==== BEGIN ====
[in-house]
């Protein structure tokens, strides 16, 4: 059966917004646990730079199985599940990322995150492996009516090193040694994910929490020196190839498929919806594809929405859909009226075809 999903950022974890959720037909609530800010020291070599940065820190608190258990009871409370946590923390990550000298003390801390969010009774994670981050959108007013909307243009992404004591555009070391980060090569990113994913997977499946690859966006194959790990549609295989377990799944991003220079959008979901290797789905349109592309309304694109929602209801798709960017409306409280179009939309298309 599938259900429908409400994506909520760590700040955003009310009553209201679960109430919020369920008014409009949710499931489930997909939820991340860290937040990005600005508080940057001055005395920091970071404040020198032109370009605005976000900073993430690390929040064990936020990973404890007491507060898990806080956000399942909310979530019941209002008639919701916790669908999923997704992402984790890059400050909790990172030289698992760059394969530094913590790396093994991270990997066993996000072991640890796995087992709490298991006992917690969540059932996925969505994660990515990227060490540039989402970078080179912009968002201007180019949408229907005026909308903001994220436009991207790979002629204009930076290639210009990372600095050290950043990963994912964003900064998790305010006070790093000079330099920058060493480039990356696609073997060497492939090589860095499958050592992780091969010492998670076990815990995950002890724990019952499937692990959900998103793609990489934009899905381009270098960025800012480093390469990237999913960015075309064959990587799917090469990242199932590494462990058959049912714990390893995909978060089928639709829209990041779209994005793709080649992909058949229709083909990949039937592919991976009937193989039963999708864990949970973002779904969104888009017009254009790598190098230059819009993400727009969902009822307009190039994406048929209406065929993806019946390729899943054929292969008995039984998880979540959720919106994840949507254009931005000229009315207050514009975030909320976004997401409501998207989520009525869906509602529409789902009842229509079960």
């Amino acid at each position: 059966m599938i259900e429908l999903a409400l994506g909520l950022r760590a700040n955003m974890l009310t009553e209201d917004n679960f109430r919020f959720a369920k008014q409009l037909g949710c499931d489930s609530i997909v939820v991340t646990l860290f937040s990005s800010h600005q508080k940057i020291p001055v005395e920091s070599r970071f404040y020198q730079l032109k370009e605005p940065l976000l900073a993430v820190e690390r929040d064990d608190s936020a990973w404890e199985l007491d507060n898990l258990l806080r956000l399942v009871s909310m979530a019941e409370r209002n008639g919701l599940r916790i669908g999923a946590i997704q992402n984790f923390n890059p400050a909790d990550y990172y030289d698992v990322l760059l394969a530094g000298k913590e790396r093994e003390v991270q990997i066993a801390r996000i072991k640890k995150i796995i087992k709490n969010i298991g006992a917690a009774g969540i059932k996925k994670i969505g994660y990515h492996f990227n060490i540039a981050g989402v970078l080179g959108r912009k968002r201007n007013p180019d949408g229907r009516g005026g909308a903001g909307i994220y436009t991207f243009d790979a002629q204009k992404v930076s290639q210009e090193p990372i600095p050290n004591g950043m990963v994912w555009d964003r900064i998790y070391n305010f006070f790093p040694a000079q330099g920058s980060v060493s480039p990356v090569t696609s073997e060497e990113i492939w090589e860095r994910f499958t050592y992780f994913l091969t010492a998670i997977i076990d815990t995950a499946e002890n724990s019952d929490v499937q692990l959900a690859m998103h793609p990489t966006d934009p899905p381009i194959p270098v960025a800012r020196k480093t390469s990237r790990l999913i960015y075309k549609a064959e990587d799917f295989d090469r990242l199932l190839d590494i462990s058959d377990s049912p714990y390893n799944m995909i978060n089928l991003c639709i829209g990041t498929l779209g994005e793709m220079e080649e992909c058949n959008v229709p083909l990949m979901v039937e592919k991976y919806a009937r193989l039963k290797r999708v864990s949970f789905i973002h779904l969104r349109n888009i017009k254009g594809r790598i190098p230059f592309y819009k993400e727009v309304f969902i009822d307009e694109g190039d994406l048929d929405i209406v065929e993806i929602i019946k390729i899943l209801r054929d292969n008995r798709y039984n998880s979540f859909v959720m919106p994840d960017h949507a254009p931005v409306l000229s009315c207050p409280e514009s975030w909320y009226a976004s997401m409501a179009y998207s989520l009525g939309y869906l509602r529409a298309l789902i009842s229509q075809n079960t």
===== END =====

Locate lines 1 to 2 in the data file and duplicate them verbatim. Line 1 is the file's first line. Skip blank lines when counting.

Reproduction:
[in-house]
């Protein structure tokens, strides 16, 4: 059966917004646990730079199985599940990322995150492996009516090193040694994910929490020196190839498929919806594809929405859909009226075809 999903950022974890959720037909609530800010020291070599940065820190608190258990009871409370946590923390990550000298003390801390969010009774994670981050959108007013909307243009992404004591555009070391980060090569990113994913997977499946690859966006194959790990549609295989377990799944991003220079959008979901290797789905349109592309309304694109929602209801798709960017409306409280179009939309298309 599938259900429908409400994506909520760590700040955003009310009553209201679960109430919020369920008014409009949710499931489930997909939820991340860290937040990005600005508080940057001055005395920091970071404040020198032109370009605005976000900073993430690390929040064990936020990973404890007491507060898990806080956000399942909310979530019941209002008639919701916790669908999923997704992402984790890059400050909790990172030289698992760059394969530094913590790396093994991270990997066993996000072991640890796995087992709490298991006992917690969540059932996925969505994660990515990227060490540039989402970078080179912009968002201007180019949408229907005026909308903001994220436009991207790979002629204009930076290639210009990372600095050290950043990963994912964003900064998790305010006070790093000079330099920058060493480039990356696609073997060497492939090589860095499958050592992780091969010492998670076990815990995950002890724990019952499937692990959900998103793609990489934009899905381009270098960025800012480093390469990237999913960015075309064959990587799917090469990242199932590494462990058959049912714990390893995909978060089928639709829209990041779209994005793709080649992909058949229709083909990949039937592919991976009937193989039963999708864990949970973002779904969104888009017009254009790598190098230059819009993400727009969902009822307009190039994406048929209406065929993806019946390729899943054929292969008995039984998880979540959720919106994840949507254009931005000229009315207050514009975030909320976004997401409501998207989520009525869906509602529409789902009842229509079960």